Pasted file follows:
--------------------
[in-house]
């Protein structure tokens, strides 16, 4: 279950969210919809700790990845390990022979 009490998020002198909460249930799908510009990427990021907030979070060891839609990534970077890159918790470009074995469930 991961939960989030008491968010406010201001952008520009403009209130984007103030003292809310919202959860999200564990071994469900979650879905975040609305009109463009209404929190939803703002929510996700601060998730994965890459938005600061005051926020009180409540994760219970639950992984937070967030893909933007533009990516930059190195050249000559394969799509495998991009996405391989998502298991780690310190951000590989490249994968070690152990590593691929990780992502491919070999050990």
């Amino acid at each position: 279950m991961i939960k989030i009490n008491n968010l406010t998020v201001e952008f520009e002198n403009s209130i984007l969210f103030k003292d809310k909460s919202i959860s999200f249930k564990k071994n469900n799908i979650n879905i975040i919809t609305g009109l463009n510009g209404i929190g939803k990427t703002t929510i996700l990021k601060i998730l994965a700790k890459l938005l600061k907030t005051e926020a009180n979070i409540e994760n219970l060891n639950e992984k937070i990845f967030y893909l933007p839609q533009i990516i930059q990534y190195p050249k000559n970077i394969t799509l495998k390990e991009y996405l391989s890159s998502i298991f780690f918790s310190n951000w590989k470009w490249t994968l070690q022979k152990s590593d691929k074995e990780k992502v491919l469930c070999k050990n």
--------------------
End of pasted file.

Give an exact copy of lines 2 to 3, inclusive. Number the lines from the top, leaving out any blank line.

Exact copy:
């Protein structure tokens, strides 16, 4: 279950969210919809700790990845390990022979 009490998020002198909460249930799908510009990427990021907030979070060891839609990534970077890159918790470009074995469930 991961939960989030008491968010406010201001952008520009403009209130984007103030003292809310919202959860999200564990071994469900979650879905975040609305009109463009209404929190939803703002929510996700601060998730994965890459938005600061005051926020009180409540994760219970639950992984937070967030893909933007533009990516930059190195050249000559394969799509495998991009996405391989998502298991780690310190951000590989490249994968070690152990590593691929990780992502491919070999050990």
């Amino acid at each position: 279950m991961i939960k989030i009490n008491n968010l406010t998020v201001e952008f520009e002198n403009s209130i984007l969210f103030k003292d809310k909460s919202i959860s999200f249930k564990k071994n469900n799908i979650n879905i975040i919809t609305g009109l463009n510009g209404i929190g939803k990427t703002t929510i996700l990021k601060i998730l994965a700790k890459l938005l600061k907030t005051e926020a009180n979070i409540e994760n219970l060891n639950e992984k937070i990845f967030y893909l933007p839609q533009i990516i930059q990534y190195p050249k000559n970077i394969t799509l495998k390990e991009y996405l391989s890159s998502i298991f780690f918790s310190n951000w590989k470009w490249t994968l070690q022979k152990s590593d691929k074995e990780k992502v491919l469930c070999k050990n």